The elementary is required 40 by law, but they usually get 50 because their prep time coincides with pull outs (music, art, pe) which we do for 50 minutes. I figure that will change next year because of the change in arts education requirements. (which by the way for those of you who seem to have a chip on your shoulder about, is requried by our state and has been since the 80's... the study of music imparticular has been linked to brain development)
     
  25. Prissypants

    Prissypants Companion

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    Mar 29, 2005

    Back when I was teaching, I always planned big units during the summer. I would take a week or two to put together a couple of fantastic thematic units with tons of lesson plans, then place them in during the year. As for the day to day stuff, I typically did that during my planning period. That was 50 minutes when I taught middleschool, and about 1 1/2 hours when I taught high school. The 1 1/2 hour planning was great, because you could actually get things accomplished, including going to the bathroom and making copies.
     
  26. bernburn

    bernburn Rookie

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    did I understand correctly,You turn in plans daily? do you email them to someone and do they include obj. and details on how the lesson will be taught. I find each day I may not cover what i thought would be done or there is some special game or assembly that comes up and things get pushed back or a ton of kids are sick. Is this a hardship to do???
     
  27. bernburn

    bernburn Rookie

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    I spend alot of time at home looking for info on the net and reading the teachers guide for books my students are using. I sometimes think that I move too quickly because I have watched specialist come in and do a lesson that for me would have been 15 min. I believe the students should not get an oppurtunity to get bored. I teach MS at a special needs school-what about you?
     
  28. bernburn

    bernburn Rookie

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    I like your idea of big units that can cover alot of ground. what grade did you teach and do you miss teaching at all and why or why not/
     
  29. bernburn

    bernburn Rookie

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    I understand that Saxon math is like chicago math. Are they the same are do you see differences?
     
  30. trunks21

    trunks21 Rookie

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    Mar 30, 2005

    thanks so much for all the help
     
  31. MelissainGA

    MelissainGA Groupie

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    bernburn,

    If you go to this website and look http://www.glc.k12.ga.us/homepg.htm it will give you an idea of the state requirements for each grade level (look under sequenced lesson plans) Saxon pretty well covers the things that need to be covered by each grade level.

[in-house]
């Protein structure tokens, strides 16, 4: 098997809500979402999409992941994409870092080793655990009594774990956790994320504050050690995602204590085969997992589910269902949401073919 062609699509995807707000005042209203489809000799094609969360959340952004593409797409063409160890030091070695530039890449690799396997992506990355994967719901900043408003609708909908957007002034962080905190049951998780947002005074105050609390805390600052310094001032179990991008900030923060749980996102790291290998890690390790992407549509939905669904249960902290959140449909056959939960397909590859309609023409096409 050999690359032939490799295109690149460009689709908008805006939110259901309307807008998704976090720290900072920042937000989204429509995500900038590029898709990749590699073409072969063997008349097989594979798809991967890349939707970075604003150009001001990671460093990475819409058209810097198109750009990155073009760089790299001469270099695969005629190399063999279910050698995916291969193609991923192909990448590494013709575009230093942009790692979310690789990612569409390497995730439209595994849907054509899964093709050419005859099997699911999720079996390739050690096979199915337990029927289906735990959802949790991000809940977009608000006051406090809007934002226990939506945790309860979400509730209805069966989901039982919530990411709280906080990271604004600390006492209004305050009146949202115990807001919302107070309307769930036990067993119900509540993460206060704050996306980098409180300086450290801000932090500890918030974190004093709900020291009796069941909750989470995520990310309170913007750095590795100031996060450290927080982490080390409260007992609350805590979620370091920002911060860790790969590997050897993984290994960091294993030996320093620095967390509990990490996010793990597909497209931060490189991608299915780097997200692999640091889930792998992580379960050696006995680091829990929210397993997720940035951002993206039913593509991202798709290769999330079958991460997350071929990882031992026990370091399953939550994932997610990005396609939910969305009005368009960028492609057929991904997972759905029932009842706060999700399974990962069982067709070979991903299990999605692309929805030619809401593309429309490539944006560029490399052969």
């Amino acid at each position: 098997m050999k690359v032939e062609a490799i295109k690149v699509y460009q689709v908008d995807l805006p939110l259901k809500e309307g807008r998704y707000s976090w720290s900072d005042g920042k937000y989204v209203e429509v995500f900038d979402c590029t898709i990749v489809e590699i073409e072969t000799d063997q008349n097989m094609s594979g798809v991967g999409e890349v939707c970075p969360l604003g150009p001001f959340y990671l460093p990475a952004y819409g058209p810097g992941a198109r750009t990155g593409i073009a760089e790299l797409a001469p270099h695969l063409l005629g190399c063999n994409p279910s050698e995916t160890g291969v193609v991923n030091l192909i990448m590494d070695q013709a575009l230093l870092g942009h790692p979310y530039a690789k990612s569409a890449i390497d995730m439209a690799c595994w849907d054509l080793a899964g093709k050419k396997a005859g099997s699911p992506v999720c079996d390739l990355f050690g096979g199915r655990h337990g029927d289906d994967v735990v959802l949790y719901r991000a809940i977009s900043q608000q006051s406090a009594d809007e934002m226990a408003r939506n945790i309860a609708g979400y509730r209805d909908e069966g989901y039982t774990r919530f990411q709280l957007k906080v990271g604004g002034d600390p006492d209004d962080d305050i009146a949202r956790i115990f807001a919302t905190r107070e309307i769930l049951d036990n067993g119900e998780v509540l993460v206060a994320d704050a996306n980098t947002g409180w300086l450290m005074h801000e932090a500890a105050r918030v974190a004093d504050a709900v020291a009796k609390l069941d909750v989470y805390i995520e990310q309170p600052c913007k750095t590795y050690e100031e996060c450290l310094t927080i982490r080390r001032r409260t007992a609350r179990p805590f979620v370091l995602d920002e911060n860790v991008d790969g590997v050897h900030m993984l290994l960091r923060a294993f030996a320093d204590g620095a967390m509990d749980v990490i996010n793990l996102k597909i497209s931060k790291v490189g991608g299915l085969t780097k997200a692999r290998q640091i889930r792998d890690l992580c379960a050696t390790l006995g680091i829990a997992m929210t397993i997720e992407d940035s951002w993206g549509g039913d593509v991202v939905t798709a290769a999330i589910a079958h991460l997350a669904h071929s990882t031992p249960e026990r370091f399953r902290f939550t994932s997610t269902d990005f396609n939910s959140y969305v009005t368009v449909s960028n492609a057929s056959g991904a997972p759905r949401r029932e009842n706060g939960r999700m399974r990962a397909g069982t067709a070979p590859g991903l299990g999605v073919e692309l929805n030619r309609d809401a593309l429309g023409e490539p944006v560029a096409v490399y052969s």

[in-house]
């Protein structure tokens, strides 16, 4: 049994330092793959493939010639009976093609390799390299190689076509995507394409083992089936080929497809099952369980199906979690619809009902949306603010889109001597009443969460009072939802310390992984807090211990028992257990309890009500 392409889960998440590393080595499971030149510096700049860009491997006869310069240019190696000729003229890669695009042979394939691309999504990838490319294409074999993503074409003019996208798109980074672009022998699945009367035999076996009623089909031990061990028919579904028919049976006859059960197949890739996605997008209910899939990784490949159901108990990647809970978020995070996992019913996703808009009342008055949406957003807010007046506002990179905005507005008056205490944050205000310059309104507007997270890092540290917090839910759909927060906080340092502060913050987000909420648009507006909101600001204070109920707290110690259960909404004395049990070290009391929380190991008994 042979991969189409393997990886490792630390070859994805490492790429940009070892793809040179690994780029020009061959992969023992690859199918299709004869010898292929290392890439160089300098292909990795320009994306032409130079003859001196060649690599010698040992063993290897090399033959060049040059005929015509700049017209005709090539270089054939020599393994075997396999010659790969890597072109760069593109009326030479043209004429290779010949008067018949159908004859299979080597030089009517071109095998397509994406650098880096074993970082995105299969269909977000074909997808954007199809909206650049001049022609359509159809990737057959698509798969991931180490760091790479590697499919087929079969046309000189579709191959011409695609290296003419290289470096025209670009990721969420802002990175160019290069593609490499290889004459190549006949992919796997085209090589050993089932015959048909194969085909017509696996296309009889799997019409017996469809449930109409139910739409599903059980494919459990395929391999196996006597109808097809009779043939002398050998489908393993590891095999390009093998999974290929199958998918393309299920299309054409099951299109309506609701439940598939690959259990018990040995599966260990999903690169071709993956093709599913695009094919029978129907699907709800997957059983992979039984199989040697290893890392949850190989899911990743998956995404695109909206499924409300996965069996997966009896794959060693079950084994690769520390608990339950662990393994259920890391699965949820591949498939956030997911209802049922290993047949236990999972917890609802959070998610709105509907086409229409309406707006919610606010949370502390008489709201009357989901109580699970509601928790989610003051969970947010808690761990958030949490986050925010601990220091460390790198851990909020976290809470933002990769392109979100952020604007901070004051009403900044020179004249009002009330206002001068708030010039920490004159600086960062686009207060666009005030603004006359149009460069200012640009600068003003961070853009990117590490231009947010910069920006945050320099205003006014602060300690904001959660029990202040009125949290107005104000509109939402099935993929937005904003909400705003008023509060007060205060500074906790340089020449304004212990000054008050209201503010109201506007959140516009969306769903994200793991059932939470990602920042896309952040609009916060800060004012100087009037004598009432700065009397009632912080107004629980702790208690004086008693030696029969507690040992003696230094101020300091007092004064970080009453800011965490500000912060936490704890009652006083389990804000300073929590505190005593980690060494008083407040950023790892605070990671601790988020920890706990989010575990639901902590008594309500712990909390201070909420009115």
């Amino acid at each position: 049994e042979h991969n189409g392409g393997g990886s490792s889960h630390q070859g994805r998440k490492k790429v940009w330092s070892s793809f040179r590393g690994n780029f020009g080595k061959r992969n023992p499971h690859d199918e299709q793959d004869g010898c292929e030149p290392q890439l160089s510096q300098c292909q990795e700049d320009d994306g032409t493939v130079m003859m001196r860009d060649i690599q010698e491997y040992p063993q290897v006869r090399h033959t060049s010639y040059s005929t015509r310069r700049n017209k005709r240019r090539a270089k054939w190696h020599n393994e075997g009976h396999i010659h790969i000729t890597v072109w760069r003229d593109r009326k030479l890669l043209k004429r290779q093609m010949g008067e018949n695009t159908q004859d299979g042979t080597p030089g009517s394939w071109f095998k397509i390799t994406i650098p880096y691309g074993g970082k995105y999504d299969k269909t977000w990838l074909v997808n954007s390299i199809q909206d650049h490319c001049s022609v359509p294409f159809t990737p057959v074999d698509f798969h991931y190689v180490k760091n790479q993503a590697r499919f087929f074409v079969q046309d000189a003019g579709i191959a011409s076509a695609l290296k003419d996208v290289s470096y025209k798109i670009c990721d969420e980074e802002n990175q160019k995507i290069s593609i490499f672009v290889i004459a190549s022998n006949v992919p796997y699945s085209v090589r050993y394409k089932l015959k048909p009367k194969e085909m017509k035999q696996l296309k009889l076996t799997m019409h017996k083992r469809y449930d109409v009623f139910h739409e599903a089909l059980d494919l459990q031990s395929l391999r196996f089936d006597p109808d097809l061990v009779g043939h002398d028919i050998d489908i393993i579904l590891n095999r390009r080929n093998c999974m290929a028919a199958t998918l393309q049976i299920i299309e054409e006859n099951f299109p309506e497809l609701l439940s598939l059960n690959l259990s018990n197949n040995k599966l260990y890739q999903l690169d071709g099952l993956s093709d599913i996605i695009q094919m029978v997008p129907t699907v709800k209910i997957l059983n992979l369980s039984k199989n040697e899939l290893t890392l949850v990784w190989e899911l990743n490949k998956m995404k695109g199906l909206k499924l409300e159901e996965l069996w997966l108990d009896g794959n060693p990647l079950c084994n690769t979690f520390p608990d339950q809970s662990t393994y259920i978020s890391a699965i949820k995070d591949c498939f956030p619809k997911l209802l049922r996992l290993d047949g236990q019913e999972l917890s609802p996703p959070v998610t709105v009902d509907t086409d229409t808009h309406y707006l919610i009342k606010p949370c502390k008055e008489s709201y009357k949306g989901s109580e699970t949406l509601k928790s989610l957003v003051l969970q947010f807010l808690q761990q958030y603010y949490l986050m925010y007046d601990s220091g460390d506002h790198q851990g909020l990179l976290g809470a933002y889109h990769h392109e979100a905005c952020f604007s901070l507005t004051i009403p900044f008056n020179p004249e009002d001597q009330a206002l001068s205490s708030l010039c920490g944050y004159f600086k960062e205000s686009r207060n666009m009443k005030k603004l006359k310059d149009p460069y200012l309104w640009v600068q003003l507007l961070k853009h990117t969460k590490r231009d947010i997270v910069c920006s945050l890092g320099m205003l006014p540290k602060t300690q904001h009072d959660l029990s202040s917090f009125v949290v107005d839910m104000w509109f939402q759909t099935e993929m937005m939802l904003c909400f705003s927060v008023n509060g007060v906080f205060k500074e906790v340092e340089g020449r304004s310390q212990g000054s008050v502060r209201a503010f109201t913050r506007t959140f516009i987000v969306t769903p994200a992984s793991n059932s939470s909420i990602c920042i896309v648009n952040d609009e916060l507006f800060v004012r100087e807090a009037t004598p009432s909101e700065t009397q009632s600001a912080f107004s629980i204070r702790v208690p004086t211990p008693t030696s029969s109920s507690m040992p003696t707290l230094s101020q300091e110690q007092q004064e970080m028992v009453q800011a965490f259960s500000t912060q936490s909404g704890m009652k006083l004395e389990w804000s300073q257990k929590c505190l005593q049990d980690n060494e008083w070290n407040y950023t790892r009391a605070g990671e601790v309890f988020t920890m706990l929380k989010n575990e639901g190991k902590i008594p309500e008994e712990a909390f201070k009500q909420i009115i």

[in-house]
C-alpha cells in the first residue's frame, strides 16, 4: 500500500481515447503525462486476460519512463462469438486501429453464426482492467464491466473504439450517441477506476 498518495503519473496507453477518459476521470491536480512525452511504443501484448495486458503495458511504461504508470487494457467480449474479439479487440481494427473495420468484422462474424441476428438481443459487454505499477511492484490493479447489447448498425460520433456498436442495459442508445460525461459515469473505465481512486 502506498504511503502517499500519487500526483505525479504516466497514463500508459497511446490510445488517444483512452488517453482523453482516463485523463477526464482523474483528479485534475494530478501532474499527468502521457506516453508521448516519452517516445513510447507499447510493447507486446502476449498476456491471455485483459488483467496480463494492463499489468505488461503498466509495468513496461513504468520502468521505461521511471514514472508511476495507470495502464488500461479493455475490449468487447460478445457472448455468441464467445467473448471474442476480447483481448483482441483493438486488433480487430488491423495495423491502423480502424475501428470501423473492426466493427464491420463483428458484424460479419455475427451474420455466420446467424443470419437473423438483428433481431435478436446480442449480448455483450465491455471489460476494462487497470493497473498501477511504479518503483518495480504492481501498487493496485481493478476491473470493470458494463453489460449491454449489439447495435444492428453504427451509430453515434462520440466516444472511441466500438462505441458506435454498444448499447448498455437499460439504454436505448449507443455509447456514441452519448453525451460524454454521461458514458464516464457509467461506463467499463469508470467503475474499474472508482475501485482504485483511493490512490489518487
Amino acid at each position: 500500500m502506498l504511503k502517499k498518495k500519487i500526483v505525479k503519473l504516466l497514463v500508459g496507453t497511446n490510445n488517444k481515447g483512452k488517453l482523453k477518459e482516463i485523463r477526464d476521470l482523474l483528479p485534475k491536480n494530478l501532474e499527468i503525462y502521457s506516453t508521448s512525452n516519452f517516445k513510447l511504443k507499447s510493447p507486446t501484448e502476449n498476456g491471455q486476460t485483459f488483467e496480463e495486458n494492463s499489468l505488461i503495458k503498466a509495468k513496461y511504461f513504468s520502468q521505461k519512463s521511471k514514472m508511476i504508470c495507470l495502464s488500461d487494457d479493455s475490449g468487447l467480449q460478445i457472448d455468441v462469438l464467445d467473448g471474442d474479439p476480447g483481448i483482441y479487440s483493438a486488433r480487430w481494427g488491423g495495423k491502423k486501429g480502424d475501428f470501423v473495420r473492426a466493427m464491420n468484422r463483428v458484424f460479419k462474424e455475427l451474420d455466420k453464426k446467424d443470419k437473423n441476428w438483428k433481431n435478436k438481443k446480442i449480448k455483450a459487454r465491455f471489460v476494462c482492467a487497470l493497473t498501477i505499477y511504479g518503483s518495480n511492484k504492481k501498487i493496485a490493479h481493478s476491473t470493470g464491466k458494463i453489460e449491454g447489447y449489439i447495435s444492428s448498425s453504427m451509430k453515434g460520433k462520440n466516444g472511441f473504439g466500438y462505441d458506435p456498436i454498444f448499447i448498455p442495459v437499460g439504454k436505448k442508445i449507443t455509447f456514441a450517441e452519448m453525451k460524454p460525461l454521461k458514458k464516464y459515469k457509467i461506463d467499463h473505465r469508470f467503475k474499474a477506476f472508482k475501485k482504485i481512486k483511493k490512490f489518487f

32. bernburn

    bernburn Rookie

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    Sequenced plans

    I was able to access the web site . I was pleased with the lay out of the lessons. thanks a ton for this info because our guidelines are not nearly so specific
     
  33. jlottmann

    jlottmann Rookie

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    Lesson plans

    I do my lesson plans for the week at home on the weekend. I try to do two weeks at a time. We do have a once a week team meeting, usually to discuss problems or new mandates that we need to complete for Administration. We also have a once a week mandatory Literacy meeting. Usually discuss any problems, DRA's, goals for reading, GLE's, etc. We have 40 minute a day prep time. I usually have to go to the bathroom, run off a quick packet of papers, chat with another teacher etc. I do my long range planning on the computer, make a copy for the office and keep one for me. We do have to turn in plans on Monday morning. We also should, but don't always remember to give a working sheet to the Title 1 teachers, so they can keep track of where those students are in the class room. Having my students do required reading at home, has helped my guided reading groups. They are much more comfortable doing a picture walk, predicting, and pre reading. They have even taught their parents how to approach a new book. Then they read it many times, each time stiving for understanding and fluency. I got off on a tangent, sorry! Jan
     
  34. bernburn

    bernburn Rookie

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    I teach at a special needs school so each class may be doing the same topic ie civics but the approach is usually totally different. My leasson plan probably would not help any one else in the Middle school. So I have to create material for each week and some times this can be very challenging. Any ideas on how I can beef up what I do and find material that are hands on and easily understood? I don't necessarily want Sp. Ed. stuff

    It sounds like there is alot of group support for your curriculuim. Does that come from the district?